January 15, 2015

Harvard Art Museum and Renzo Piano: a success story

Contemporary Art

The story that I want to tell you today justifies the reputation for excellence that ‘Made in Italy’ has earned all over the world. A story that touches me personally due to the fact that it involves places that are familiar to me, where I’ve studied and lived. We are talking about Harvard University, whose new Art Museum was unveiled last November. The man behind this extraordinary piece of work is Italian architect Renzo Piano, who for this project has managed to merge three previously independent museums – Fogg Museum, Busch-Reisinger Museum and Arthur M. Sackler Museum – into one single reality. Some people didn’t like the final result at first, but we all know changes are not always easy to accept.

Today we can say that Piano’s project has overall gained an incredible consensus. Washington Post journalist and Pulitzer Prize winner Philip Kennycott, among many others, has enthusiastically expressed his approval in an article published on January 3, 2015 where he wrote that “Harvard’s three-in-one ‘teaching museum’ offers other art institutions much to learn”. Why is that? First of all, because of all the new spaces created thanks to Piano’s makeover, secondly, because of the way he handled the fusion, carefully and with style, combining three separate, distant entities.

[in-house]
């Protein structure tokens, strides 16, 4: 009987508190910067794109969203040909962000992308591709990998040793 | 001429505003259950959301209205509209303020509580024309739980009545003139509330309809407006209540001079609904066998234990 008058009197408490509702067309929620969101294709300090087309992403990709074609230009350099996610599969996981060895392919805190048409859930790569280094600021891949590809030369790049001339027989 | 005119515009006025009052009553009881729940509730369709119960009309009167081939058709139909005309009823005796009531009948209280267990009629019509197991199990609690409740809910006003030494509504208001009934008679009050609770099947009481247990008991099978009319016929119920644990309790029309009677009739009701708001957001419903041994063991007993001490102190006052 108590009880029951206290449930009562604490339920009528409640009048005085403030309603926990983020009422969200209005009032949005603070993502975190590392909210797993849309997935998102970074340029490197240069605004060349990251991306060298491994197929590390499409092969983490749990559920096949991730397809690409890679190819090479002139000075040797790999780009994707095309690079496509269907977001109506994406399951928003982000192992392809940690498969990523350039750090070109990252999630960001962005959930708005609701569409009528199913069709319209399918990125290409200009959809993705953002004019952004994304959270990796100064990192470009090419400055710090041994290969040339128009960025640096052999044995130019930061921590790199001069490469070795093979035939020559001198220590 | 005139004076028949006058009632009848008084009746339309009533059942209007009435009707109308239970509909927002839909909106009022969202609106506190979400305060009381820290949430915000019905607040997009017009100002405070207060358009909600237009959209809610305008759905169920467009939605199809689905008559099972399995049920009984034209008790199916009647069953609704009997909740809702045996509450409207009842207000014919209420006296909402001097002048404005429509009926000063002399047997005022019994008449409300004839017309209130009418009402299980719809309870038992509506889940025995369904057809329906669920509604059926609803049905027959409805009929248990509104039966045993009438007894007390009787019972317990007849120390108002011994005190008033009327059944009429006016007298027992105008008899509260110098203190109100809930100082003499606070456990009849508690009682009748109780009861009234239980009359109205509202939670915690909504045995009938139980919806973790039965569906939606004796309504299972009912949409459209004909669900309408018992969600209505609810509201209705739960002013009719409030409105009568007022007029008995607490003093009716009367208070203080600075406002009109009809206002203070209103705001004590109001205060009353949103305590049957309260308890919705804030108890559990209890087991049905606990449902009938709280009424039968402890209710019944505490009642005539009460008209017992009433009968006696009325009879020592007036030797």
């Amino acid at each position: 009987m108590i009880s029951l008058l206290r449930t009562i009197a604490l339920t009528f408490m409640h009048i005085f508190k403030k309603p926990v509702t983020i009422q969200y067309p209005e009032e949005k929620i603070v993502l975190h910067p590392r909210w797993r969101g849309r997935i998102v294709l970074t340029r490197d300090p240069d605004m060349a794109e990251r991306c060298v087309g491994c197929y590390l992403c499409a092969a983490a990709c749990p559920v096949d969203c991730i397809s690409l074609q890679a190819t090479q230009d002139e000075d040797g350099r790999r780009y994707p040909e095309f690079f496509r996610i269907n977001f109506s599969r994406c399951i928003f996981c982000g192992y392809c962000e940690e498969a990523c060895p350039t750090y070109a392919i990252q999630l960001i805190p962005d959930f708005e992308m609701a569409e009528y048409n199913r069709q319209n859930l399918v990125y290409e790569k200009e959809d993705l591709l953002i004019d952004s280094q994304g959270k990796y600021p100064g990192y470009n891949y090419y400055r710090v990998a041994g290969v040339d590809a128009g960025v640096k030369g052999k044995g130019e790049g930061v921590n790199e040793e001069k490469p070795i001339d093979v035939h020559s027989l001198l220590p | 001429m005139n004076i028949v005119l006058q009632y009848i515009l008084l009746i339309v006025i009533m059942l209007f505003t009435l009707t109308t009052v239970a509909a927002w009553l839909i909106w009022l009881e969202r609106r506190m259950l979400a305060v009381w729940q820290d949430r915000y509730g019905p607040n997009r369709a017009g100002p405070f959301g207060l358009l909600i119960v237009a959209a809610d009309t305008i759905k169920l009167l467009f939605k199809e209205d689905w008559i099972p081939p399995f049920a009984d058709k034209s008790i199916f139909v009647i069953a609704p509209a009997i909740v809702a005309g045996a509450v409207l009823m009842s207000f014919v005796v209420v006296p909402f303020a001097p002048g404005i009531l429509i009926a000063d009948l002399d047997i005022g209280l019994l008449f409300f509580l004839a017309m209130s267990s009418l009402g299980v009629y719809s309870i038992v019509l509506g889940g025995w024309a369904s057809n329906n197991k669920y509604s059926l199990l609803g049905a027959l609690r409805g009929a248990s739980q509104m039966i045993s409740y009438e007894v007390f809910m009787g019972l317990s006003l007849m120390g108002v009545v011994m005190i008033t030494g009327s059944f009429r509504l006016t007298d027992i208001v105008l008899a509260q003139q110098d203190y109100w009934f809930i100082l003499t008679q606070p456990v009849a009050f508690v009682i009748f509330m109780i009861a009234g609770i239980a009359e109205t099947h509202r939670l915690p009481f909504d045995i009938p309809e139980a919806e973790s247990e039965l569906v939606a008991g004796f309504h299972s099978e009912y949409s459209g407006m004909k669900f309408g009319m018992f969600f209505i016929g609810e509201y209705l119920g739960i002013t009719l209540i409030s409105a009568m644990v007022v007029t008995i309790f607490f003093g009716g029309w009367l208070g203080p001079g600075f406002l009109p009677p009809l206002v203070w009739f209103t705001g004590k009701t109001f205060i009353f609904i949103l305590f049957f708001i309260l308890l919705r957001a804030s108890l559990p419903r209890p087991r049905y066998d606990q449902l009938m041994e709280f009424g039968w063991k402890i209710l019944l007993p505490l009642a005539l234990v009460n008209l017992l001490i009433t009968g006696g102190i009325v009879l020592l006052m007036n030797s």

Kennycott also underlines the elegance with which artwork has been presented, cleverly arranged by the curators, who have pulled all stops in order to deliver an engaging and stimulating display able to trigger visual connections in the minds of its visitors, mainly students. Exhibition solutions made of targeted combinations that at first glance seem incompatible and distant, only to reveal themselves as part of a wider context. Kennycott in particular mentions Auguste Rodin’s and Louise Bourgeois’ sculptures, an example of how two only apparently incompatible pieces could actually be deeply connected. Combinations that can only stimulate one’s curiosity, essential in the pursuit of science.

Contemporary Art.

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